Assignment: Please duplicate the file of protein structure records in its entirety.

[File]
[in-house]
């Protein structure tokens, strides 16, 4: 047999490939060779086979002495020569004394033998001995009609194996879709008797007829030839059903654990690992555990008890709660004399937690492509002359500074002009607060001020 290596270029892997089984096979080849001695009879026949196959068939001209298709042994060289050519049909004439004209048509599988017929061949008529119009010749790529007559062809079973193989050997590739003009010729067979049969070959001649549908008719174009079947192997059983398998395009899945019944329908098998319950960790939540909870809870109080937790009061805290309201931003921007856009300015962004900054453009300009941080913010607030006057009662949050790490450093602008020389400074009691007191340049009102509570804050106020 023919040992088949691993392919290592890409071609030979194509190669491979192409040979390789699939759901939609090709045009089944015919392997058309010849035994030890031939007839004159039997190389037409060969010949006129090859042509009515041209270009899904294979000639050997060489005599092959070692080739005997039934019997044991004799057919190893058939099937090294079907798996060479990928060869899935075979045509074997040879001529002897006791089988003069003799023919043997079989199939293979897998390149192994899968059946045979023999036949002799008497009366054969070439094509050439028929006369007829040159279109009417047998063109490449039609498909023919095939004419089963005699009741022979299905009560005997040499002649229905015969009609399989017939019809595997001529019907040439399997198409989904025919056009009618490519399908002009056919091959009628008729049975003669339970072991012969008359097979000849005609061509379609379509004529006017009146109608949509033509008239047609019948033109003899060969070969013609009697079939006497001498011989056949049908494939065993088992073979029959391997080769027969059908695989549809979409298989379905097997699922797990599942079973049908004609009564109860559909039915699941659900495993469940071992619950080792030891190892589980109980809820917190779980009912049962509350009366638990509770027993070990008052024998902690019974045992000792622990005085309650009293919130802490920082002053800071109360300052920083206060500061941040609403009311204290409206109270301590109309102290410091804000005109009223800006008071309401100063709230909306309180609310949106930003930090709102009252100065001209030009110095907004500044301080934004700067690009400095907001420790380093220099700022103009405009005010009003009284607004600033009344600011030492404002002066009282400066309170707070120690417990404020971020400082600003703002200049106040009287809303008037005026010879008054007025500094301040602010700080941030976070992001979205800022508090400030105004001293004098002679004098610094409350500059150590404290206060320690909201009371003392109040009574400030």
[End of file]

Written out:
[in-house]
């Protein structure tokens, strides 16, 4: 047999490939060779086979002495020569004394033998001995009609194996879709008797007829030839059903654990690992555990008890709660004399937690492509002359500074002009607060001020 290596270029892997089984096979080849001695009879026949196959068939001209298709042994060289050519049909004439004209048509599988017929061949008529119009010749790529007559062809079973193989050997590739003009010729067979049969070959001649549908008719174009079947192997059983398998395009899945019944329908098998319950960790939540909870809870109080937790009061805290309201931003921007856009300015962004900054453009300009941080913010607030006057009662949050790490450093602008020389400074009691007191340049009102509570804050106020 023919040992088949691993392919290592890409071609030979194509190669491979192409040979390789699939759901939609090709045009089944015919392997058309010849035994030890031939007839004159039997190389037409060969010949006129090859042509009515041209270009899904294979000639050997060489005599092959070692080739005997039934019997044991004799057919190893058939099937090294079907798996060479990928060869899935075979045509074997040879001529002897006791089988003069003799023919043997079989199939293979897998390149192994899968059946045979023999036949002799008497009366054969070439094509050439028929006369007829040159279109009417047998063109490449039609498909023919095939004419089963005699009741022979299905009560005997040499002649229905015969009609399989017939019809595997001529019907040439399997198409989904025919056009009618490519399908002009056919091959009628008729049975003669339970072991012969008359097979000849005609061509379609379509004529006017009146109608949509033509008239047609019948033109003899060969070969013609009697079939006497001498011989056949049908494939065993088992073979029959391997080769027969059908695989549809979409298989379905097997699922797990599942079973049908004609009564109860559909039915699941659900495993469940071992619950080792030891190892589980109980809820917190779980009912049962509350009366638990509770027993070990008052024998902690019974045992000792622990005085309650009293919130802490920082002053800071109360300052920083206060500061941040609403009311204290409206109270301590109309102290410091804000005109009223800006008071309401100063709230909306309180609310949106930003930090709102009252100065001209030009110095907004500044301080934004700067690009400095907001420790380093220099700022103009405009005010009003009284607004600033009344600011030492404002002066009282400066309170707070120690417990404020971020400082600003703002200049106040009287809303008037005026010879008054007025500094301040602010700080941030976070992001979205800022508090400030105004001293004098002679004098610094409350500059150590404290206060320690909201009371003392109040009574400030």